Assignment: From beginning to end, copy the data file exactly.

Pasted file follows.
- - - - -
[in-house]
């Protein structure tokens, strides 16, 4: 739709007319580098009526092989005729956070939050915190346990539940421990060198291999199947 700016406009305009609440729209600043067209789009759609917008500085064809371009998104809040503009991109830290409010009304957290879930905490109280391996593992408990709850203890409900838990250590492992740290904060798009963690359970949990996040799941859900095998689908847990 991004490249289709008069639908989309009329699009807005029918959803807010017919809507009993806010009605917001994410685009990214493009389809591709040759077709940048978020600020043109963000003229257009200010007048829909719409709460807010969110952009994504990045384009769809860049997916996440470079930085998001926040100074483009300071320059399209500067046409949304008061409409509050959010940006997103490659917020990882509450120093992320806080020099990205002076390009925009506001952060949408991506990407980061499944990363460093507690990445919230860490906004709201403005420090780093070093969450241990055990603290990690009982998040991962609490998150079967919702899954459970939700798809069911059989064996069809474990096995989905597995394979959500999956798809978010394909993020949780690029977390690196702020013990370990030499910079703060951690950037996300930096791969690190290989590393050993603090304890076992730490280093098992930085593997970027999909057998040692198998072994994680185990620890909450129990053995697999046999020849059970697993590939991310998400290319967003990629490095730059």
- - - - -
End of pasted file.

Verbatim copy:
[in-house]
């Protein structure tokens, strides 16, 4: 739709007319580098009526092989005729956070939050915190346990539940421990060198291999199947 700016406009305009609440729209600043067209789009759609917008500085064809371009998104809040503009991109830290409010009304957290879930905490109280391996593992408990709850203890409900838990250590492992740290904060798009963690359970949990996040799941859900095998689908847990 991004490249289709008069639908989309009329699009807005029918959803807010017919809507009993806010009605917001994410685009990214493009389809591709040759077709940048978020600020043109963000003229257009200010007048829909719409709460807010969110952009994504990045384009769809860049997916996440470079930085998001926040100074483009300071320059399209500067046409949304008061409409509050959010940006997103490659917020990882509450120093992320806080020099990205002076390009925009506001952060949408991506990407980061499944990363460093507690990445919230860490906004709201403005420090780093070093969450241990055990603290990690009982998040991962609490998150079967919702899954459970939700798809069911059989064996069809474990096995989905597995394979959500999956798809978010394909993020949780690029977390690196702020013990370990030499910079703060951690950037996300930096791969690190290989590393050993603090304890076992730490280093098992930085593997970027999909057998040692198998072994994680185990620890909450129990053995697999046999020849059970697993590939991310998400290319967003990629490095730059």